The company had a good year in 2004, selling more than 20 MDF lines in China, employing its multi-opening presses. It also sold one of these MDF lines to Pakistan.
By March this year, the company had already signed five new multi-opening MDF line contracts in China and one for India. It had also signed one contract for a singleopening particleboard line in China.
Another five projects were under discussion at the time and this does not include SWPM’s involvement in other sectors of the panel industry.
Its short-cycle press lines continue to generate good business, as do its multi-opening lines producing high pressure laminate (HPL). “We sold many short-cycle lines last year, including some exports to India, Pakistan and elsewhere,said Mr Zhang.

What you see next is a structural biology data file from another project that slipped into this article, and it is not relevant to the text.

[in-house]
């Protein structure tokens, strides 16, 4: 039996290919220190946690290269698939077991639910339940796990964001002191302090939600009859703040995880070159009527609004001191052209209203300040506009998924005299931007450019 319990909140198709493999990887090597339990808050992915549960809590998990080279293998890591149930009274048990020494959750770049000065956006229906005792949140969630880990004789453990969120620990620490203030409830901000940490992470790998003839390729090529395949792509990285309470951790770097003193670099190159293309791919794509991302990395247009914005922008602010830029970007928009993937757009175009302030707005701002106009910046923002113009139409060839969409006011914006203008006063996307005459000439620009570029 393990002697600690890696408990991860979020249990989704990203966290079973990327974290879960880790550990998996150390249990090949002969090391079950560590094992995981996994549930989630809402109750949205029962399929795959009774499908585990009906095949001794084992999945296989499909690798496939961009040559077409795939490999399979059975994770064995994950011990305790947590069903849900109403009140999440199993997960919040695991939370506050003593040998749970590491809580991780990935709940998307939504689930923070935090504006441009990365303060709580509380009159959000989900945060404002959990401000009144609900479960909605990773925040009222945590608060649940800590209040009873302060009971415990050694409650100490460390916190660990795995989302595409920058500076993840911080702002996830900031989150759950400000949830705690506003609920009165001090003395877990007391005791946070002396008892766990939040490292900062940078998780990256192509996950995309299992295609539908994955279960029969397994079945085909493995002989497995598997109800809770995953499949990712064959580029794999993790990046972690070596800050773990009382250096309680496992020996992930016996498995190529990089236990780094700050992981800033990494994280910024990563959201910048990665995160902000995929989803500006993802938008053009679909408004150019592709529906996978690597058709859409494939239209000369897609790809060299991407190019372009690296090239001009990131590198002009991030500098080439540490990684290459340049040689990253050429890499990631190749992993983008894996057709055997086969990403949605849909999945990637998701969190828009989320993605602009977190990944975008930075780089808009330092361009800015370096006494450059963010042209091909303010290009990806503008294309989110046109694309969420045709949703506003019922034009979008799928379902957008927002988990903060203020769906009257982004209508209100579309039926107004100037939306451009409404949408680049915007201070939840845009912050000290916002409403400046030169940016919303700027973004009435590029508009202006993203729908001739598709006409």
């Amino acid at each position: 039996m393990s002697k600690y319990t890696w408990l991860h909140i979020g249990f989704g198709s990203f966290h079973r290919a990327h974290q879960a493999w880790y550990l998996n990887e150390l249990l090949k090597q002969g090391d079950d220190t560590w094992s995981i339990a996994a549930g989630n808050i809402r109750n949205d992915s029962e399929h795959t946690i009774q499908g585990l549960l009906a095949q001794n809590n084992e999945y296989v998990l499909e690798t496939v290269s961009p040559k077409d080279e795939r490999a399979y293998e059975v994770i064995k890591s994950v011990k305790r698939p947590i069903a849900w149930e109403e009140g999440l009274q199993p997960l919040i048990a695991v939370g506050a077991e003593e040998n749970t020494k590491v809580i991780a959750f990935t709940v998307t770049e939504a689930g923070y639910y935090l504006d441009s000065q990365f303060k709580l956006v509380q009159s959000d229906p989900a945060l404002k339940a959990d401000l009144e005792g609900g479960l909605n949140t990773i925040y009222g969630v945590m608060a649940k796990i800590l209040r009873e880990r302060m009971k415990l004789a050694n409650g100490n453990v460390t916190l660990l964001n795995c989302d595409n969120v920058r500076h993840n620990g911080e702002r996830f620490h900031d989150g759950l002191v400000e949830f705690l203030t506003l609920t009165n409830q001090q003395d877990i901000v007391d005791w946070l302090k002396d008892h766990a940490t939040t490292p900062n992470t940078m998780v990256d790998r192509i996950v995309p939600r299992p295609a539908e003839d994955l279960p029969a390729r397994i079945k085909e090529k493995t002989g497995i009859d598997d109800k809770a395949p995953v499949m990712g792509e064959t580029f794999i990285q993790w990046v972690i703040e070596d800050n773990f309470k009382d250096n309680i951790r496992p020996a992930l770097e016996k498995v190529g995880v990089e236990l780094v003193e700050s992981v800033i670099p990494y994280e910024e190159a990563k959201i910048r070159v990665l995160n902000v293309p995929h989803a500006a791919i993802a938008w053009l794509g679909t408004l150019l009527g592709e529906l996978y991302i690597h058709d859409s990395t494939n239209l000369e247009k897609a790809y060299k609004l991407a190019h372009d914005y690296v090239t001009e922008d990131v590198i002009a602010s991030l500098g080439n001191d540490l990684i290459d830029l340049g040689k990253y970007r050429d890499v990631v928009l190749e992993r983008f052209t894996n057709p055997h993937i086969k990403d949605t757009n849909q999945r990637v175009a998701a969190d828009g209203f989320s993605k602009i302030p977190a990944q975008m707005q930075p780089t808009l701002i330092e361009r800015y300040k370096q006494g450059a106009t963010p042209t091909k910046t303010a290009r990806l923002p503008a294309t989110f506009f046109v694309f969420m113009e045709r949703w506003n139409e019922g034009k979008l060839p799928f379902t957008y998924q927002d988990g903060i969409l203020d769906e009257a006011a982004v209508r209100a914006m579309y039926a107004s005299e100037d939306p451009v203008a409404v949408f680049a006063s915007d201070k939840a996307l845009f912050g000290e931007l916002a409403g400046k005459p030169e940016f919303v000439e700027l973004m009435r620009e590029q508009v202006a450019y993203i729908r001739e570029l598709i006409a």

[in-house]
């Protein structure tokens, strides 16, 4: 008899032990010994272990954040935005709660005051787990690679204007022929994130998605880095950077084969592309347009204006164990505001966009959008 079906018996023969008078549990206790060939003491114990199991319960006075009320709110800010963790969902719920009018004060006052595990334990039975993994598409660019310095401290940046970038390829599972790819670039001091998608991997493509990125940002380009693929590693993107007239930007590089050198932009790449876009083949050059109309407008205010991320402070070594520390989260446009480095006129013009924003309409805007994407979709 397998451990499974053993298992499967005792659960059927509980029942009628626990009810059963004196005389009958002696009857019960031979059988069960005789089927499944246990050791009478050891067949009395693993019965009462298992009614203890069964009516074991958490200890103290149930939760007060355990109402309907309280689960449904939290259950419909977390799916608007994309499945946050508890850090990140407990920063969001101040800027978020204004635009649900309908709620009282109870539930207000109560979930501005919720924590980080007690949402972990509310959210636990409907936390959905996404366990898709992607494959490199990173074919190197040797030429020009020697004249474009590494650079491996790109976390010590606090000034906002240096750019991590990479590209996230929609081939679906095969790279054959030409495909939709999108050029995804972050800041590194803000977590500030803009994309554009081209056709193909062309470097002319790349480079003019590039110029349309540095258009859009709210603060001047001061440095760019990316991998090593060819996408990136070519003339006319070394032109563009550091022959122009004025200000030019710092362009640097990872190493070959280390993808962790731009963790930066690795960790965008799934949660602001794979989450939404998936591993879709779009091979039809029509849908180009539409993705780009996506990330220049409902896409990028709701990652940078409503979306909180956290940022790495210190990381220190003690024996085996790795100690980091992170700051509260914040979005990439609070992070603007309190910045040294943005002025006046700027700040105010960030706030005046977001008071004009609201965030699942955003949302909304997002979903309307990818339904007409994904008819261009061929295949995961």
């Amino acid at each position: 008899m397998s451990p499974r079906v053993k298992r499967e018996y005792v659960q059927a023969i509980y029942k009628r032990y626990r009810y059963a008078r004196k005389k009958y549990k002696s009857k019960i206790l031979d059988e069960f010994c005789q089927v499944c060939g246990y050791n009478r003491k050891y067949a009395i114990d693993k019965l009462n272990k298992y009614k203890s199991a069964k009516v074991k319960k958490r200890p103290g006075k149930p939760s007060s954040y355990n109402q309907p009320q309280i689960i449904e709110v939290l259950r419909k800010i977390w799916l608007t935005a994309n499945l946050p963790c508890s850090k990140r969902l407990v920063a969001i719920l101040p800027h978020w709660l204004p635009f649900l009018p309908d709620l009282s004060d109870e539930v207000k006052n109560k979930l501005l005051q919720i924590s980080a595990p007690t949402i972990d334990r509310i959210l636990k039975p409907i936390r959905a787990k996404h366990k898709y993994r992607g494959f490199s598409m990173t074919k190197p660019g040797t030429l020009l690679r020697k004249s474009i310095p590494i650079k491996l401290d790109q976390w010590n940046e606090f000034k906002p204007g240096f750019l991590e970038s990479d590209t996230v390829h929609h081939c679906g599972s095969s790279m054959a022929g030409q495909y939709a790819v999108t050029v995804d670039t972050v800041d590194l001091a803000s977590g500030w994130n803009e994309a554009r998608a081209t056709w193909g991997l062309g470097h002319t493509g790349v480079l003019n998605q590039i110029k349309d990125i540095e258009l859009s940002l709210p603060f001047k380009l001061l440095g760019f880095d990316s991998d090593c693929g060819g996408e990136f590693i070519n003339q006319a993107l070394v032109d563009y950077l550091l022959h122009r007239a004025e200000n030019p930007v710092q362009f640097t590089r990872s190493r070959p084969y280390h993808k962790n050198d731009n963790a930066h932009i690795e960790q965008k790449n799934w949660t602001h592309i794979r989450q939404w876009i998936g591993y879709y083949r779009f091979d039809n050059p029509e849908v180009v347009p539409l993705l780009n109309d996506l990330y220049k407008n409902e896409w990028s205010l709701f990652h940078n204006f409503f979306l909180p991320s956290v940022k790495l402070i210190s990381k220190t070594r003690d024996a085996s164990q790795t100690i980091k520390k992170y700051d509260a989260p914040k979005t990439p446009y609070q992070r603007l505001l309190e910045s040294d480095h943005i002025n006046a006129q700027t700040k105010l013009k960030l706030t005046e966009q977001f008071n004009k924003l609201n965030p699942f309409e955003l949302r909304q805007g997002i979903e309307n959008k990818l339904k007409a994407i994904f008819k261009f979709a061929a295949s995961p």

The company sold an HPL line to Formica in Shanghai and one to another Formica division, Siam PSM in Thailand, both in 2004.
Presses for the manufacture of rubber belts and printed circuit boards complement SWPM’s activities in press line manufacture.
The company makes smaller refiners for MDF fibre production, up to a maximum of 42in diameter, but larger refiners are purchased from Andritz of Austria or Pallmann of Germany.
Chippers are generally supplied by Chinese company Sufoma, which also competes to some degree on MDF lines, but only the smaller ones.
“For lines of 80,000m3-plus, we have a 100% market share in China and we are very experienced in multi-opening press lines,said Mr Zhang. The company was founded in 1958.
While single-opening presses for particleboard are also supplied to the Chinese market, the demand in recent years has been strongly in favour of MDF and Mr Zhang does not see this changing any time soon.
“I do not see a big growth in particleboard production. Most customers in China prefer MDF. The consumption of MDF in the country is high because of new apartments being built and this will continue, with demand for HDF for laminate flooring also increasing.”